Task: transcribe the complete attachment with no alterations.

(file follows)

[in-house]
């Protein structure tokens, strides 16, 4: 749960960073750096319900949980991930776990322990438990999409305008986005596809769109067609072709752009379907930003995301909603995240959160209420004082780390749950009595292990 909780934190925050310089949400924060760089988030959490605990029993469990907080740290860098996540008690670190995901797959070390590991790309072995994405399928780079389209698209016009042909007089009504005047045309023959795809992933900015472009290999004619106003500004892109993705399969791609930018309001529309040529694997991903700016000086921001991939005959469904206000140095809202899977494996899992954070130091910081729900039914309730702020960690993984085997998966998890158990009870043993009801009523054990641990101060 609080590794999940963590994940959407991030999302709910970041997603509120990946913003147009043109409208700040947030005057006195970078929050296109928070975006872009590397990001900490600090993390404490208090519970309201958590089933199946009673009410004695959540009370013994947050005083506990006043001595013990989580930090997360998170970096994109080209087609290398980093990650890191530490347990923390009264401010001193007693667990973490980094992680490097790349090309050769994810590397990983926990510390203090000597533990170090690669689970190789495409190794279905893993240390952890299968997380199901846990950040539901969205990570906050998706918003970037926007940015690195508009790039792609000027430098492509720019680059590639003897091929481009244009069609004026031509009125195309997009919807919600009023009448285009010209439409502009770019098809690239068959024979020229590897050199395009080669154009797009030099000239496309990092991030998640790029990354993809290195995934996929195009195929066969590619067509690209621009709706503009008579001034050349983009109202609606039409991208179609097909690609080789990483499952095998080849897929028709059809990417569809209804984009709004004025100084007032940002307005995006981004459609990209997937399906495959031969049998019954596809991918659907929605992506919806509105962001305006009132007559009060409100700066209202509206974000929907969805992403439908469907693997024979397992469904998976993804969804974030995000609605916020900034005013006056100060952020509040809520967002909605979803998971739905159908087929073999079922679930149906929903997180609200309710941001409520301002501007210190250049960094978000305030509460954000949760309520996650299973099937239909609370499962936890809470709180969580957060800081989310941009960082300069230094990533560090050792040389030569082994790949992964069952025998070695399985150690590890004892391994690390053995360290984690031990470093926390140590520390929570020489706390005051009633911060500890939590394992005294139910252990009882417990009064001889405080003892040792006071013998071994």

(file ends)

[in-house]
């Protein structure tokens, strides 16, 4: 749960960073750096319900949980991930776990322990438990999409305008986005596809769109067609072709752009379907930003995301909603995240959160209420004082780390749950009595292990 909780934190925050310089949400924060760089988030959490605990029993469990907080740290860098996540008690670190995901797959070390590991790309072995994405399928780079389209698209016009042909007089009504005047045309023959795809992933900015472009290999004619106003500004892109993705399969791609930018309001529309040529694997991903700016000086921001991939005959469904206000140095809202899977494996899992954070130091910081729900039914309730702020960690993984085997998966998890158990009870043993009801009523054990641990101060 609080590794999940963590994940959407991030999302709910970041997603509120990946913003147009043109409208700040947030005057006195970078929050296109928070975006872009590397990001900490600090993390404490208090519970309201958590089933199946009673009410004695959540009370013994947050005083506990006043001595013990989580930090997360998170970096994109080209087609290398980093990650890191530490347990923390009264401010001193007693667990973490980094992680490097790349090309050769994810590397990983926990510390203090000597533990170090690669689970190789495409190794279905893993240390952890299968997380199901846990950040539901969205990570906050998706918003970037926007940015690195508009790039792609000027430098492509720019680059590639003897091929481009244009069609004026031509009125195309997009919807919600009023009448285009010209439409502009770019098809690239068959024979020229590897050199395009080669154009797009030099000239496309990092991030998640790029990354993809290195995934996929195009195929066969590619067509690209621009709706503009008579001034050349983009109202609606039409991208179609097909690609080789990483499952095998080849897929028709059809990417569809209804984009709004004025100084007032940002307005995006981004459609990209997937399906495959031969049998019954596809991918659907929605992506919806509105962001305006009132007559009060409100700066209202509206974000929907969805992403439908469907693997024979397992469904998976993804969804974030995000609605916020900034005013006056100060952020509040809520967002909605979803998971739905159908087929073999079922679930149906929903997180609200309710941001409520301002501007210190250049960094978000305030509460954000949760309520996650299973099937239909609370499962936890809470709180969580957060800081989310941009960082300069230094990533560090050792040389030569082994790949992964069952025998070695399985150690590890004892391994690390053995360290984690031990470093926390140590520390929570020489706390005051009633911060500890939590394992005294139910252990009882417990009064001889405080003892040792006071013998071994």